Subsidized sugars and "food deserts"

A curious thing happened a couple of months ago- the CD player in my company truck seized up, forcing me to rely on radio.  I cannot stand any of the music on any of the stations, so I found myself listening to NPR for 8 to 10 hours every day.  I drive around for a living, as an ambulatory veterinarian... long have I avoided the News, because it tends to make me too angry.  I discovered so much more though, lots of thoughtful conversations and topics, some of which I find relevant to this blog and the struggle I have long had to eat well.

There was a week when NPR covered obesity as our national epidemic.  Finally I heard someone talking about the inverse relationship of obesity and poverty.  In history, it was typically the rich man with the big belly- the "fat cat".  These days it is the most impoverished that end up obese and unhealthy.  Why is that?  I think it's pretty simple; it's cheaper to eat fast food (the $1 menu, for example) than it is to eat the way I eat with my astronomical grocery bill from buying organic or whole foods.  What is in the $1 menu?  Lots of corn, some fatty meat, salt and sugar.  Sugar.  That's it.  Nothing that is at all nutritionally sound.

Then they introduced the concept of the "food desert".  This is areas of the country- often inner cities- where there simply is no fresh produce or meat available.  For those folks who don't or can't drive, and can't take the time for a long bus ride to a grocery (or can't afford it!), they rely on the cheap sources of energy from fast food or the corner store.  It is literally a desert.  No fresh markets, no nothing.  I have seen this myself!  How are you supposed to eat healthily if you can't find the food to do it?

This all plays back into our health care system, too; and the millions of overweight and unhealthy Americans who aren't that way because they choose to be but sometimes are that way because it's what is available to them.  Yes, sedentary life plays a big part- choosing to sit inside with your TV rather than walk or run or play- but so does diet.  When you make nothing but cheap calories available to people, that's what they'll eat; then we all complain about the burden on our health care system.  Well!  Serves us right.

What about subsidized sugars?  Not cane sugar, that's a whole other story.  Corn sugars.  High fructose corn sugars and syrups, one of the most evil things ever created.  It's in everything.  Why?  We grow too much corn every single year, and it's paid for by the government... so where do we put it?  We invent new ways each year to use up the surplus- fillers, additives, sugars, animal feeds and even plastics.  Your plastic grocery sack is likely made of corn!  And the government paid for it.  I don't want my tax dollars subsidizing such a useless and dangerous starch!  So many people have become hypersensitive and allergic to everything, and I've heard some pretty compelling cases made against the over use of corn and corn by products.  We already know that overdoing sugars tanks your immune system.  Go to the grocery store and look at how many things contain HFCS.  Corn comes in other guises too!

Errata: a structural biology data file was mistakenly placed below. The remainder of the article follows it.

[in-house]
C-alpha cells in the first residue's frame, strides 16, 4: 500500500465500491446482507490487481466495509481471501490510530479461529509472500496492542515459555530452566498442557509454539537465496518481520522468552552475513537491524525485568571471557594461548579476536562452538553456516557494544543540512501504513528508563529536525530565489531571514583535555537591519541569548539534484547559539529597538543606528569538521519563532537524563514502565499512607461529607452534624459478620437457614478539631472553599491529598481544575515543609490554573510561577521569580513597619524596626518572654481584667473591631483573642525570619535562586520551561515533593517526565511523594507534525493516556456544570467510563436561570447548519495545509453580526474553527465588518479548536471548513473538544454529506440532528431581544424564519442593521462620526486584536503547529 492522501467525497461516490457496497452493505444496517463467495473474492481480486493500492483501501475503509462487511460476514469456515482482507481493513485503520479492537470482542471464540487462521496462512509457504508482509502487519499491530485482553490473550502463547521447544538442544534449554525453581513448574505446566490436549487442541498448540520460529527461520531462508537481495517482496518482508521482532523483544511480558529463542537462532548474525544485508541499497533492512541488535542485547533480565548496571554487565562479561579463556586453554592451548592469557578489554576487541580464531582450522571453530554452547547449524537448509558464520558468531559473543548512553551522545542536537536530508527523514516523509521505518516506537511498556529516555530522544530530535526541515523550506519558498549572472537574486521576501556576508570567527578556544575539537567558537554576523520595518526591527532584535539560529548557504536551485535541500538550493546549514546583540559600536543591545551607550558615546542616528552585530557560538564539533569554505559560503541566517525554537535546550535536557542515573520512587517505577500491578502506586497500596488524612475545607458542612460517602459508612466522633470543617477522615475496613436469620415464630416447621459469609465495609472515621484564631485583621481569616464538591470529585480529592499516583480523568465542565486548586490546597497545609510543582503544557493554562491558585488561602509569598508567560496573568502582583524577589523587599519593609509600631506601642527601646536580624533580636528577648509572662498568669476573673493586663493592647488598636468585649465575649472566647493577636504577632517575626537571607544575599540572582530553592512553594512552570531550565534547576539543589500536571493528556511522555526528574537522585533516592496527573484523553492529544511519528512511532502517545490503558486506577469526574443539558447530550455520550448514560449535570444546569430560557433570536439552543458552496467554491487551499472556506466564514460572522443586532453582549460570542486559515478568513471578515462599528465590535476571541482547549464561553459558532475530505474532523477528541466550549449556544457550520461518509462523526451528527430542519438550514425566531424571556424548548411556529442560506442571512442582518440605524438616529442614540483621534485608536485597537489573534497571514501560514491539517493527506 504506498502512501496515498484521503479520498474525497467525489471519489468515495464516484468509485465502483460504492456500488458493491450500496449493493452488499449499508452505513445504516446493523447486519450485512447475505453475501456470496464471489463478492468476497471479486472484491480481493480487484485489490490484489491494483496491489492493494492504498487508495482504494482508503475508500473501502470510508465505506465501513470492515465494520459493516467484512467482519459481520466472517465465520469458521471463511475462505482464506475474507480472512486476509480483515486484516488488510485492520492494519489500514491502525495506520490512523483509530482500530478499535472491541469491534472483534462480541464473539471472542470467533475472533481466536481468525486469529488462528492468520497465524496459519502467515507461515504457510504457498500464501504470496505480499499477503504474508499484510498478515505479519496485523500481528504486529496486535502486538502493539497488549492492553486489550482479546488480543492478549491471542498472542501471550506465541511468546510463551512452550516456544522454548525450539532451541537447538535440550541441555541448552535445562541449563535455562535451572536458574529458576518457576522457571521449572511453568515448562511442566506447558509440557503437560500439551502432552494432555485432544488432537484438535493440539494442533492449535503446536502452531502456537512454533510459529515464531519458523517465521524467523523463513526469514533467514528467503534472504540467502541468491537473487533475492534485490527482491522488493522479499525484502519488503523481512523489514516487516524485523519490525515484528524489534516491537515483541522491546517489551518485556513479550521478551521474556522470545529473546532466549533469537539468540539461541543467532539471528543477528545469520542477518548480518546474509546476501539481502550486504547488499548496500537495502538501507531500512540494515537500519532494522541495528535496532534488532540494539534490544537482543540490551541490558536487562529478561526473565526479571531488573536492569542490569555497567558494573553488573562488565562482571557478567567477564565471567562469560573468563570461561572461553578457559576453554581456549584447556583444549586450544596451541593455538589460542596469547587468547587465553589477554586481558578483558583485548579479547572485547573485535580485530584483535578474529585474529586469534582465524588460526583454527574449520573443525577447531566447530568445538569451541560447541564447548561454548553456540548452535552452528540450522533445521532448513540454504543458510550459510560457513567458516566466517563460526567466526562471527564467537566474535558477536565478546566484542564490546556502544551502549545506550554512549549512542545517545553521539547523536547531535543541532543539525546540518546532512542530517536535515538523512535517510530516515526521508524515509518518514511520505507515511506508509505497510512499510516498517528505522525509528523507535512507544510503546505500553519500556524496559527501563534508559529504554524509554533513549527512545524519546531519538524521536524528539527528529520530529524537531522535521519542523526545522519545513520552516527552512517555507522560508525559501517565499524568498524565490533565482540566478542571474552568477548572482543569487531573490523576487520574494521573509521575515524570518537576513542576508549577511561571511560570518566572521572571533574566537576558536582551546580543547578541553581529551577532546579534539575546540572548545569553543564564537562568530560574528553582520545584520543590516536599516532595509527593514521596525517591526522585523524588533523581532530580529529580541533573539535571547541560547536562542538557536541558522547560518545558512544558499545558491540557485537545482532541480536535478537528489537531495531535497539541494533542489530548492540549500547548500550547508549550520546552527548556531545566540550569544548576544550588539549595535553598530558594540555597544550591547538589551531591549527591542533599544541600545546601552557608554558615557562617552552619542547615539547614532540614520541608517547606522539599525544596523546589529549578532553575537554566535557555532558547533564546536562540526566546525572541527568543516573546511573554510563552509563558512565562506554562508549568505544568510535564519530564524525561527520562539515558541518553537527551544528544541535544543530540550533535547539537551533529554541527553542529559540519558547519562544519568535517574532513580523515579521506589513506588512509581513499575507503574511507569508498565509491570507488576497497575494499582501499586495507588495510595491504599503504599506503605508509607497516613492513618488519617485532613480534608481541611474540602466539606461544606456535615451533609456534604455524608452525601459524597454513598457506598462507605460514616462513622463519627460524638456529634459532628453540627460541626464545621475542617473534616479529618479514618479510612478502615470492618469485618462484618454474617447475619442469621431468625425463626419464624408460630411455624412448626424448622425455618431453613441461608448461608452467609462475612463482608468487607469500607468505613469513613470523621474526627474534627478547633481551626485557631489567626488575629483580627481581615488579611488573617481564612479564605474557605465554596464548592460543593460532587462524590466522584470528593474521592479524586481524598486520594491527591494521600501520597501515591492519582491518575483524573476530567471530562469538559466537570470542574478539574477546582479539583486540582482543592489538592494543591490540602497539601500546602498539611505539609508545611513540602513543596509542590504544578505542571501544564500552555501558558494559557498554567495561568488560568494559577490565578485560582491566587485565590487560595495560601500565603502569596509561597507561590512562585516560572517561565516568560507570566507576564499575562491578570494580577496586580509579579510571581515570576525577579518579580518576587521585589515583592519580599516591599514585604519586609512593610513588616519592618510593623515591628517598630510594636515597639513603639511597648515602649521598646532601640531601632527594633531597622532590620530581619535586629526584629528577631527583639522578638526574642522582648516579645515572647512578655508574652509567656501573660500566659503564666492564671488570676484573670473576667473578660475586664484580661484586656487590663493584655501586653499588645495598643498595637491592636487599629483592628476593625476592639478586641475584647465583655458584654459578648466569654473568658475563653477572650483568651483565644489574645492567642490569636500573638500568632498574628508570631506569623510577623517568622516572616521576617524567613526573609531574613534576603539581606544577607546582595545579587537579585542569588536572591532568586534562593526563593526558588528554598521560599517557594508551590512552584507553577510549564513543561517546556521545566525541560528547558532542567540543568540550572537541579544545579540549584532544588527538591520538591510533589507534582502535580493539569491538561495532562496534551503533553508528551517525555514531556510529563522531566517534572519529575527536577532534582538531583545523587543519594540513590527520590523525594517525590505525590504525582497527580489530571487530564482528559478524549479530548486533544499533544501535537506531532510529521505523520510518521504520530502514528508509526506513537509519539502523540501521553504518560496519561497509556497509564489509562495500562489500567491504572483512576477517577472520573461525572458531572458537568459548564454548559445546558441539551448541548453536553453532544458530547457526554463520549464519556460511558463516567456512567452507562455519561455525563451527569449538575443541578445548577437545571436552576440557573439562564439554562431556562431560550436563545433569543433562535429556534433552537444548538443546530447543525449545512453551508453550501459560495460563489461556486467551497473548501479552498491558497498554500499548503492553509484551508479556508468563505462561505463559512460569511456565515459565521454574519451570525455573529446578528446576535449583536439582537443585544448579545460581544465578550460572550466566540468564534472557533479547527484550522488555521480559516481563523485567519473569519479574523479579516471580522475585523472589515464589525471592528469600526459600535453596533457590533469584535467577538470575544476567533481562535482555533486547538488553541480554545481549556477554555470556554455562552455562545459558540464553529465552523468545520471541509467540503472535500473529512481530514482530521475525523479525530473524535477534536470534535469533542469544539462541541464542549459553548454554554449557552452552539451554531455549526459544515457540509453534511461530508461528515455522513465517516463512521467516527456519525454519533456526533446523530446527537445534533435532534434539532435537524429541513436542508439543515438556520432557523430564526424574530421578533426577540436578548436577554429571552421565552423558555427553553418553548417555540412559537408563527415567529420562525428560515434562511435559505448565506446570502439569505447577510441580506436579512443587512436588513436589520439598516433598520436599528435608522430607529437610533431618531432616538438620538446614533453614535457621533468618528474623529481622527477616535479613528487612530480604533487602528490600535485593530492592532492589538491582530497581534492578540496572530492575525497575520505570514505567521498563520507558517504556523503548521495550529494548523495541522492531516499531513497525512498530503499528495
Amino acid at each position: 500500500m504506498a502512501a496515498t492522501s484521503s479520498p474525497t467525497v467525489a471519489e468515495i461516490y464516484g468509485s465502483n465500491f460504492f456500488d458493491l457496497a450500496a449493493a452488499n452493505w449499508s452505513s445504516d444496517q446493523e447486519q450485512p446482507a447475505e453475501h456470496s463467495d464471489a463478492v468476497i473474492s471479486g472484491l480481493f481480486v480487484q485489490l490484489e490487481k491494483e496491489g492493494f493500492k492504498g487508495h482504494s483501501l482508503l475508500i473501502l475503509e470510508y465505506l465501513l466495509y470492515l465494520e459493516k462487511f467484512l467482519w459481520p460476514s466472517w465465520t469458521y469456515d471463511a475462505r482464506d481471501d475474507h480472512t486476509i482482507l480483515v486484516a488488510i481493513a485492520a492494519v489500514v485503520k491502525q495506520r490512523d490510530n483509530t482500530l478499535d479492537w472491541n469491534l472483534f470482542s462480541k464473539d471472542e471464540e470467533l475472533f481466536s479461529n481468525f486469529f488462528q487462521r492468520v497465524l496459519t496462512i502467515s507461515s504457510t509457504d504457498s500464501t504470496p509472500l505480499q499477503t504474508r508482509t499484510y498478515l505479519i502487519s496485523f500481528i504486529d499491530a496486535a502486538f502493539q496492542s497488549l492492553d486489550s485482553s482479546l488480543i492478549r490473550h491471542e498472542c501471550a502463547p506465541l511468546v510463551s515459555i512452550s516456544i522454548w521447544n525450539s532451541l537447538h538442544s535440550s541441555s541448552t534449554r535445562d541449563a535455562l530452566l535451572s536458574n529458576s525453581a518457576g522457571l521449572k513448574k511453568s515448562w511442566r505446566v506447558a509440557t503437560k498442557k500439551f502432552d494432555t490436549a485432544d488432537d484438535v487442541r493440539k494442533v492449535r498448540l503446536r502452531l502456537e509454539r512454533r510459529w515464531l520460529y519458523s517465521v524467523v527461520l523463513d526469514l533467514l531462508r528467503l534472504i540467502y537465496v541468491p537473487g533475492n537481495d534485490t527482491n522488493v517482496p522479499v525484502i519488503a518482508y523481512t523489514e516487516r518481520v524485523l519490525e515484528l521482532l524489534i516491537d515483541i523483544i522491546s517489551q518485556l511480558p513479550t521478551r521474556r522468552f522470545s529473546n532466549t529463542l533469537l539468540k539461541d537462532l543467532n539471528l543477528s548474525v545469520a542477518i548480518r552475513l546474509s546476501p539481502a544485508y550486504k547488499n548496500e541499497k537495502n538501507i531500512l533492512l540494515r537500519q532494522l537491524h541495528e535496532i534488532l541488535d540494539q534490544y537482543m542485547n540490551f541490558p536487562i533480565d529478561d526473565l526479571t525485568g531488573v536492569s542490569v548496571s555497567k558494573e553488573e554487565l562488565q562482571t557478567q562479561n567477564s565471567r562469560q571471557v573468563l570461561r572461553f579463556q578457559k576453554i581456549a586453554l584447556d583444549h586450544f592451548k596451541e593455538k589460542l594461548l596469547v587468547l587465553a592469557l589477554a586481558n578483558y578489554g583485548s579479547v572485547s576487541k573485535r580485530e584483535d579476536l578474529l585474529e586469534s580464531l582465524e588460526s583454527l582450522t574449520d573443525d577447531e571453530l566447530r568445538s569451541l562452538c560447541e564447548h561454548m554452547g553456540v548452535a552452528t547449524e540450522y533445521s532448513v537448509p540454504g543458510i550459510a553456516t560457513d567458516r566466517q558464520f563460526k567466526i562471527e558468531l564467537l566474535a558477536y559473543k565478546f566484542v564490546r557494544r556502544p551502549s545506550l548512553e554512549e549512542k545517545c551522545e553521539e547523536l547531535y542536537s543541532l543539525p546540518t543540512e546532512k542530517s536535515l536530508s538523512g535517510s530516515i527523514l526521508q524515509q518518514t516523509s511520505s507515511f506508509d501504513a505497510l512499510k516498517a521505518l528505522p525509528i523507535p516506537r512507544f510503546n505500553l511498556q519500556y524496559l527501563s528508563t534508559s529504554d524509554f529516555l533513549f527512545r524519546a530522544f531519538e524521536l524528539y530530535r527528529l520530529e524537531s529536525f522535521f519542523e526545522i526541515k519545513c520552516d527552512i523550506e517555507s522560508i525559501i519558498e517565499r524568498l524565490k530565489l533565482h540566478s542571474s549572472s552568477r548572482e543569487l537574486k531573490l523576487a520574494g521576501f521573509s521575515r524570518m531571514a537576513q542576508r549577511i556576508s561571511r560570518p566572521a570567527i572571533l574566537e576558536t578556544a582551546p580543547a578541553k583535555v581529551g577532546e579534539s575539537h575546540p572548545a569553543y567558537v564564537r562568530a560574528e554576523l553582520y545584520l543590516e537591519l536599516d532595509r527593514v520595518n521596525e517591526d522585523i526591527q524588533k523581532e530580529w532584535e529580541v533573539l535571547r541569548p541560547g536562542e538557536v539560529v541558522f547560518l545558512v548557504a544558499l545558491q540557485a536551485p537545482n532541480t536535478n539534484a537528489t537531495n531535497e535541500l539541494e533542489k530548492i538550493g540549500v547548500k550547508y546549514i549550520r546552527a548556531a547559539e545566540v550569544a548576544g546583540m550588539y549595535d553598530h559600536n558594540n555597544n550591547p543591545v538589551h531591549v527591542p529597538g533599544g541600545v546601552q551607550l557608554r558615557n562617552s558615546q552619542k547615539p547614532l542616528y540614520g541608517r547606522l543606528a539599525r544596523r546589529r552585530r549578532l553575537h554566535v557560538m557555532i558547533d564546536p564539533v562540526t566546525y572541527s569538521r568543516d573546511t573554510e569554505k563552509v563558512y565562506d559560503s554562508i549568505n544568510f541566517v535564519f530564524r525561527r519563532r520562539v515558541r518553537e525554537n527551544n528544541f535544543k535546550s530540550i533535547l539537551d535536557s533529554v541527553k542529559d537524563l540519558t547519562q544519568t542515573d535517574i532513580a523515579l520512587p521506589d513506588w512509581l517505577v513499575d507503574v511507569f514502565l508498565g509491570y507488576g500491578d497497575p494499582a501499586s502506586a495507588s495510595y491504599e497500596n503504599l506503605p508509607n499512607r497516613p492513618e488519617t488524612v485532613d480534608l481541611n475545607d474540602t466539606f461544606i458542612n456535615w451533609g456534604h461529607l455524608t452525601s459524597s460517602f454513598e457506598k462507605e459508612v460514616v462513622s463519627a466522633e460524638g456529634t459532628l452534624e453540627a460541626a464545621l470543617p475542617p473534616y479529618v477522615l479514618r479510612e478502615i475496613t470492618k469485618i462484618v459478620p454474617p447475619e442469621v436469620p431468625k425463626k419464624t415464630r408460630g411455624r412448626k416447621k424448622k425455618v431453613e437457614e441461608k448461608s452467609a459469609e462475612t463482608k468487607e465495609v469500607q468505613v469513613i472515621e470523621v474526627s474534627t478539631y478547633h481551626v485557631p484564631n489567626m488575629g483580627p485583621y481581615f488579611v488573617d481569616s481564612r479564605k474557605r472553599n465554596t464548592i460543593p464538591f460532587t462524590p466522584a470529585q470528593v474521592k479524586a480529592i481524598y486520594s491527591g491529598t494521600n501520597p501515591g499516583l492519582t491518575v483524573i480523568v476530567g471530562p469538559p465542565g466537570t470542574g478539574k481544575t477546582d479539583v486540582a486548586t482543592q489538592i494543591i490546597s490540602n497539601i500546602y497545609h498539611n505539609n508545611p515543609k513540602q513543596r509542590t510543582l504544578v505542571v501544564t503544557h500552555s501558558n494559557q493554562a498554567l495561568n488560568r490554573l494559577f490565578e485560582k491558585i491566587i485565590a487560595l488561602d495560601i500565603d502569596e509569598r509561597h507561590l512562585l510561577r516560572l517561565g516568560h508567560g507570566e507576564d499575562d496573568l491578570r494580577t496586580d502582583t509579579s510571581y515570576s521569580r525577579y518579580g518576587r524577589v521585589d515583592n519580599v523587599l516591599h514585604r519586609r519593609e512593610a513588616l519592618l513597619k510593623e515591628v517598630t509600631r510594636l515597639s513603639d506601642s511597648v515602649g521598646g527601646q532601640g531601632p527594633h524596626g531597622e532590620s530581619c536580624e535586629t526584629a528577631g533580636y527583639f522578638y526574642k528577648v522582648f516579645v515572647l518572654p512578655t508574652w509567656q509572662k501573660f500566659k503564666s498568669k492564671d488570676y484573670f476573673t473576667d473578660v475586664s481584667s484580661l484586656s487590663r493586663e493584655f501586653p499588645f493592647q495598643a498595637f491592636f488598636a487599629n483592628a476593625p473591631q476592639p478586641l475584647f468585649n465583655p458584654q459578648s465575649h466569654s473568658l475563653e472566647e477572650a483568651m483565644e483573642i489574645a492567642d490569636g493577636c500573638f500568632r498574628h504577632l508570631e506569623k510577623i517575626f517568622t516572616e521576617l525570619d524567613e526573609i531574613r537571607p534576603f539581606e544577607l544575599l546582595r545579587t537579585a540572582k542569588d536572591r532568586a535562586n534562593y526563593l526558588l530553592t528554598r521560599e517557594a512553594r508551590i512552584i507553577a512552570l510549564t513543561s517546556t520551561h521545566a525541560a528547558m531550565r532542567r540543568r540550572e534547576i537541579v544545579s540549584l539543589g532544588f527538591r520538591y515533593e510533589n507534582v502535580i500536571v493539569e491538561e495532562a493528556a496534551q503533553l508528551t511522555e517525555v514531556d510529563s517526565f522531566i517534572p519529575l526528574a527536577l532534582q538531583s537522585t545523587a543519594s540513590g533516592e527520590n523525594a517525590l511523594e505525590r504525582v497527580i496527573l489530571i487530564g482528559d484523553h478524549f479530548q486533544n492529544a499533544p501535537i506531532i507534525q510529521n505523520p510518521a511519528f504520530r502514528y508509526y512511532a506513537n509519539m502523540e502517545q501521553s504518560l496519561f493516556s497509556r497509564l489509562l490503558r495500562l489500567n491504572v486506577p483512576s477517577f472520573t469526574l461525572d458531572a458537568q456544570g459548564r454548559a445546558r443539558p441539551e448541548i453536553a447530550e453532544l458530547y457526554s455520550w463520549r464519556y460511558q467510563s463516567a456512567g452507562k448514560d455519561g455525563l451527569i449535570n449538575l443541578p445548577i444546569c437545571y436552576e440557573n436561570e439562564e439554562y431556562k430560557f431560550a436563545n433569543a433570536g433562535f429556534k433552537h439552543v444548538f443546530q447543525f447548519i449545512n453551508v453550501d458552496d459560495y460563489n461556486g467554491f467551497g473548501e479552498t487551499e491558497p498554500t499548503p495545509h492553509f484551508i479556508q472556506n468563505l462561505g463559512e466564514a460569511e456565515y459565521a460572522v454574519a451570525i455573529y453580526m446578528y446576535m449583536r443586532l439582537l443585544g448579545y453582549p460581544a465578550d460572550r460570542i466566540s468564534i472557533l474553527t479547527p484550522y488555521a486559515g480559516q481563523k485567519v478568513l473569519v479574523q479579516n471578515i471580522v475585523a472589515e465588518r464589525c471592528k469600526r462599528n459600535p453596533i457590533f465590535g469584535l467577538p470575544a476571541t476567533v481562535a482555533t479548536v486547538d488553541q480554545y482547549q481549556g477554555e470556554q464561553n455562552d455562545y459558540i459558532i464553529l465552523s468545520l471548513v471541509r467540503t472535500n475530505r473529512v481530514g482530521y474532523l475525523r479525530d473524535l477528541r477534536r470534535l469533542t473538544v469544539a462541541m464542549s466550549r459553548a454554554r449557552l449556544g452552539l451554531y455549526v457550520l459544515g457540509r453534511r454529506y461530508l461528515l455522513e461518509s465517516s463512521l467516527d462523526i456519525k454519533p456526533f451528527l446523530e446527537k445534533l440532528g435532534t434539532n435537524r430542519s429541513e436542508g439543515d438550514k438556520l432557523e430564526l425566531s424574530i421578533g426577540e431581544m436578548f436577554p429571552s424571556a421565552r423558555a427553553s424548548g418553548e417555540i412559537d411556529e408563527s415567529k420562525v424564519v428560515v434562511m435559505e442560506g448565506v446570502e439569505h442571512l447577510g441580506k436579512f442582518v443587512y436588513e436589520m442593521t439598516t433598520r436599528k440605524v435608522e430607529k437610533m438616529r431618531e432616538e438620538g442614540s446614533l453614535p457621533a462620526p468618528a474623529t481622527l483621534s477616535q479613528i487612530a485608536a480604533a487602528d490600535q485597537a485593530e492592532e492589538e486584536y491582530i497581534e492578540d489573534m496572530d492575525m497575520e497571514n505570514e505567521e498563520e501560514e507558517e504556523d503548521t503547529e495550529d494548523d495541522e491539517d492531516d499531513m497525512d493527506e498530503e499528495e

Go watch "Food, Inc." for a closer look at how pervasive corn is, and how the industry works.  It's sad.  It even talks about the epidemic of poor folks unable to buy anything but fast food.  And the powerlessness of folks to fight, often, because of the enormous lobbying power of some conglomerates, and their big lawyer budgets.  It made me so angry!

So between NPR and this movie, lately, I have done a lot of thinking on how tough it is to eat well and be healthy.  I'm lucky I make enough money to afford to eat well, and have a car to get me to the best place to buy produce.   I support my local butcher and local farms, with both produce and meat, when these things are in season.  If you can you should too.  Heal yourself, heal the planet.


Heather said...

I completely agree with you and have seen the movie and I'm currently reading Michael Pollan's books. For me, the real eye opener for socioeconomic atrocities was New Orleans and Hurricane Katrina-my eyes were opened and I haven't shut them. On PBS I watched a show about Appalachian mountain culture and how their health is seriously compromised by a lack of resources but an abundance of Mt. Dew. I was enraged when the CEO of WholeFoods stated in an editorial that all people had to do to better the health care situation was eat fresh food! What an ass and I have since greatly reduced my shopping at WholeFoods b/c of this statement. I am fortunate to have a fresh farmers market available to me 2 days a week and have a membership in a local organic CSA. I work with a lot of poor black kids and when I see what they eat and the behaviors they exhibit, I immediately want to change their diet. I can only hope that through education from the medical community and more movies like "Food, Inc." America's food system will change for the better and bring back the small local farmers.


I watched that movie recently. WOW! I was supporting local businesses before, but now more than ever, I'm paying more attention to where the food comes from.

Also, I don't like the news because I get too emotional over it. So I tend to stick to podcasts. I download Robb Wolf's podcasts "The Paleolithic Solution" and Jimmy More's, "Livin' La Vida Low-Carb Show" on my ipod and take it everywhere with me. Even while driving. It has helped me stay on track with my diet and away from the grains and sugar. BTW, how is your sugar challenge going?

Meena said...

It is going well, but I do occasionally find myself stuck in the sugar trap. Otherwise- great! No grains at all and I feel so much better. Even if I do eat a little sugar, I don't feel nearly as terrible as when I eat grains. No grains for me! I am going to look into those podcasts, neat idea!

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